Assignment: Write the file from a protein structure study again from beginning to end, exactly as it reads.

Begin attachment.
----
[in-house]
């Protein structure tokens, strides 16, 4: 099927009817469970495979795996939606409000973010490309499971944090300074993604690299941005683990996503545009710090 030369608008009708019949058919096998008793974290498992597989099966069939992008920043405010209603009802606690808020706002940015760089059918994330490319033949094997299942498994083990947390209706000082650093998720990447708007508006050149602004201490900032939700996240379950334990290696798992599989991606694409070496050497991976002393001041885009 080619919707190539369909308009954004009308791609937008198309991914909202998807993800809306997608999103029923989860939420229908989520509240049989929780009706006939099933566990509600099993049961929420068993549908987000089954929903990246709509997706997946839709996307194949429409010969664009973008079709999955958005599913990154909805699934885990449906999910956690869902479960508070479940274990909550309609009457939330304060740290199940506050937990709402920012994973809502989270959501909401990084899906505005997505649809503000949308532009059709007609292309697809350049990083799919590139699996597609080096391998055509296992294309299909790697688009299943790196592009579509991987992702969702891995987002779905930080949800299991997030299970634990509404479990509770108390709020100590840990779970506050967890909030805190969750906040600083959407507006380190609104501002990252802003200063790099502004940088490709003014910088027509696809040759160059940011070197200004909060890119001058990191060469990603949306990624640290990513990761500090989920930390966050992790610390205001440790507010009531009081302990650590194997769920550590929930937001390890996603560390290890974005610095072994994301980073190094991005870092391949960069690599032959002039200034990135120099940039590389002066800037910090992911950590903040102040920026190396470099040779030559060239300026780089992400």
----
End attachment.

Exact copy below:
[in-house]
């Protein structure tokens, strides 16, 4: 099927009817469970495979795996939606409000973010490309499971944090300074993604690299941005683990996503545009710090 030369608008009708019949058919096998008793974290498992597989099966069939992008920043405010209603009802606690808020706002940015760089059918994330490319033949094997299942498994083990947390209706000082650093998720990447708007508006050149602004201490900032939700996240379950334990290696798992599989991606694409070496050497991976002393001041885009 080619919707190539369909308009954004009308791609937008198309991914909202998807993800809306997608999103029923989860939420229908989520509240049989929780009706006939099933566990509600099993049961929420068993549908987000089954929903990246709509997706997946839709996307194949429409010969664009973008079709999955958005599913990154909805699934885990449906999910956690869902479960508070479940274990909550309609009457939330304060740290199940506050937990709402920012994973809502989270959501909401990084899906505005997505649809503000949308532009059709007609292309697809350049990083799919590139699996597609080096391998055509296992294309299909790697688009299943790196592009579509991987992702969702891995987002779905930080949800299991997030299970634990509404479990509770108390709020100590840990779970506050967890909030805190969750906040600083959407507006380190609104501002990252802003200063790099502004940088490709003014910088027509696809040759160059940011070197200004909060890119001058990191060469990603949306990624640290990513990761500090989920930390966050992790610390205001440790507010009531009081302990650590194997769920550590929930937001390890996603560390290890974005610095072994994301980073190094991005870092391949960069690599032959002039200034990135120099940039590389002066800037910090992911950590903040102040920026190396470099040779030559060239300026780089992400």